Native plant: goat’s rue

by Caroline Brown

Goat’s rue (Tephrosia virginica) is a rare native plant (in Rhode Island) that can be found at Wolf Hill Forest Preserve here in Smithfield. A member of the bean family (Fabaceae), goat’s rue is found in most U.S. states that are east of the Rockies, with the exception of Maine and Vermont. In the spring and summer, its contrasting pink and white pea-like flowers are quite showy. Goat’s rue has pinnate, oblong leaves and fuzzy, bean-like seed pods.

Goat’s rue earned its name because goats, which eat anything, are poisoned when they eat its roots. Some native peoples used the roots of goat’s rue as poison. It has a long taproot, which makes it very drought resistant, but that also means that it’s difficult to transplant. It’s easier to grow it from seed.

It’s a little odd to find goat’s rue at Wolf Hill, because it’s most commonly found in early successional habitats such as open woodlands, meadows, roadsides, or grasslands. Wolf Hill Forest Preserve for the most part is densely wooded–the goat’s rue makes its home near some of the more open areas that have been disturbed by power lines.
Another view of goat’s rue

Goat’s rue seed pods and leaves
Besides T. virginica, there’s another goat’s rue, also a member of the bean family, whose botanical name is Galega officinalis. Don’t confuse the two, as G. officinalis is actually an invasive plant that has been declared a noxious weed in some states.

On the Internet, there are a lot of goat’s rue remedies for different ailments, primarily increasing the flow of breast milk. But I just gave it a cursory glance and couldn’t tell which goat’s rue the herbal remedies are made from.

The “other” goat’s rue, G. officinalis

This was supposed to be a post about two rare natives, but I wanted to show a lot of photos of goat’s rue. So, my next post will be about another rare native, pale corydalis.

All photos of T. virginica courtesy of Kansas State University. Photo of G. officinalis courtesy of Wikipedia.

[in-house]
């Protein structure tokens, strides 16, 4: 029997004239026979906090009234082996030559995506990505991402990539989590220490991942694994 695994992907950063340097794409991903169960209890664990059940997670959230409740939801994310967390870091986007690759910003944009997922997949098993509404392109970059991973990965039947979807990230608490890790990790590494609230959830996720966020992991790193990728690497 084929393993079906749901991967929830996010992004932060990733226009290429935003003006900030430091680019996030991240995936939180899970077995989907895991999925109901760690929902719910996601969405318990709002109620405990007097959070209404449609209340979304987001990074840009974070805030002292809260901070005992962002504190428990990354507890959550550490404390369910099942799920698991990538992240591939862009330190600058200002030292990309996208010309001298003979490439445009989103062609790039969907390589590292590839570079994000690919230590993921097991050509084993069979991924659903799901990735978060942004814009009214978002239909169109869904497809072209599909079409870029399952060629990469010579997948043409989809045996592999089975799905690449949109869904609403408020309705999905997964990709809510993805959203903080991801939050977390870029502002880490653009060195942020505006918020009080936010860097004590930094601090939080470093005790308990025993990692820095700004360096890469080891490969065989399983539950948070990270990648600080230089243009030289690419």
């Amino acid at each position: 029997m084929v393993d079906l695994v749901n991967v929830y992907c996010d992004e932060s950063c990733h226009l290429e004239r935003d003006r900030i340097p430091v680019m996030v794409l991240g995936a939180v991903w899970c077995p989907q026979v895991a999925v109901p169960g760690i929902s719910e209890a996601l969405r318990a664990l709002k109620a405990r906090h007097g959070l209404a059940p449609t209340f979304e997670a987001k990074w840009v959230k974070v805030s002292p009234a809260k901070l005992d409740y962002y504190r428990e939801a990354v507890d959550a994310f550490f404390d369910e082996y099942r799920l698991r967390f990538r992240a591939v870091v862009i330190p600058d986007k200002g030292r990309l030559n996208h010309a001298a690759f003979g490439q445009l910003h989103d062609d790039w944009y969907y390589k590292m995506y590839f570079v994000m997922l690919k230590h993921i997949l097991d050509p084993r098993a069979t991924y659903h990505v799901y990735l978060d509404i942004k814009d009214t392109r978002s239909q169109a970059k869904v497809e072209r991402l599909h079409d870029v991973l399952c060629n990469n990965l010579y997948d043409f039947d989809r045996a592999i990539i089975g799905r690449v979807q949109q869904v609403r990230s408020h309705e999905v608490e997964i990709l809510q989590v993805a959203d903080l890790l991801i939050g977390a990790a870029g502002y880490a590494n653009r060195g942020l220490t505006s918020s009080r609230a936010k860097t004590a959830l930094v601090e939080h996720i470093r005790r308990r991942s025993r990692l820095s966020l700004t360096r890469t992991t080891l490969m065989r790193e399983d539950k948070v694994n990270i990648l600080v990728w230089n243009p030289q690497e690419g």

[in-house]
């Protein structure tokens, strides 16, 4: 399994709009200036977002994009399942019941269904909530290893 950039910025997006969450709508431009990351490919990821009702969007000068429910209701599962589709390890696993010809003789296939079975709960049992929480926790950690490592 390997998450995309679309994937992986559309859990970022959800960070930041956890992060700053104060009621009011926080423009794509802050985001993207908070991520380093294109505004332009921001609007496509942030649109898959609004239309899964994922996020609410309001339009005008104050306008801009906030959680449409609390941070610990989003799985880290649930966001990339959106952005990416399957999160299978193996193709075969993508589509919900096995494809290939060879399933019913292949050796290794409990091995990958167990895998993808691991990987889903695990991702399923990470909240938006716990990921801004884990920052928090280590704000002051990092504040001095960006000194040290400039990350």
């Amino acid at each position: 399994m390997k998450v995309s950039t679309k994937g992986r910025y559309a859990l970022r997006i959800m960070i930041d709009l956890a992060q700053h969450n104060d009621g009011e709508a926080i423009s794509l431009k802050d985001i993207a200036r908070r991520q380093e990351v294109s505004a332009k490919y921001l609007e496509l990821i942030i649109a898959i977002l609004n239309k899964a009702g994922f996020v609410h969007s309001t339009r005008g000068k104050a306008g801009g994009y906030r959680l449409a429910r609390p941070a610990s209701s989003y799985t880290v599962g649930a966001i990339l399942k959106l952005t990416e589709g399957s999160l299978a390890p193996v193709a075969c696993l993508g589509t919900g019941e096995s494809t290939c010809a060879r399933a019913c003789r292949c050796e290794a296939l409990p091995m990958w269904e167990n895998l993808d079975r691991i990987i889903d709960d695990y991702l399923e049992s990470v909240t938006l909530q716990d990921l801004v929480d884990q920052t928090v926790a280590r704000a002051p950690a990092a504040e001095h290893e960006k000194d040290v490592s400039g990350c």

8 Comments to “Native plant: goat’s rue”

  1. What a great looking plant!! I’ve never seen it before but will be on the lookout next summer! Are seeds available?

  2. Hi Ginger, I did see some internet sources for seeds when I was doing research. Try Oak Prairie Farm:
    If you end up with a nice “crop” of goat’s rue next spring, send us a pic!

  3. How cool is THAT? Now I want to figure out if perhaps it’s native beyond RI. I can’t wait to see the others native plants you have in store!

  4. It’s always fun to discover things like that…almost like a walk back in time…the first settlers looking around to see what plants they’ve got to work with for medicines.

  5. Hi JLB, yes I believe it’s native in most states east of the Rockies, including Penn. Besides RI, I don’t know which states that it’s rare in, however…

    Hi Michelle, I’m always fascinated thinking about how early peoples “discovered” they could eat something or use it as poison or clothes or whatever. I read that native people’s used goat’s rue roots to “stun” fish so they could catch them. How on earth did they ever figure that out?!?!?!?

  6. this is so cool!!! In the flower dept (LOL) reminds me of a snapdragon.

    BFN, G 😉

  7. Hi Caroline, I just got the strangest visual…a couple of Pilgrims with handfuls of different plants in their hands standing in a stream with fish swimming around their ankles. One fellow drops a plant into the water and says to the other, “Let’s see if this one stops ’em in their tracks!”

    Seriously, though….I wonder, too, and figure it has to be a matter of long-term observation – over a couple of generations perhaps – with the person in one occupation (logically, the herbal healer and her apprentices down the years) , or one local family keeping track of the use of each plant to see how well or poorly it works.

  8. Hi Michelle — I think the European settlers were pretty behind the curve on that sort of stuff…they couldn’t even figure out what to eat when they got here. 🙂 As you said, the Native peoples would have developed the knowledge and experience over the generations.

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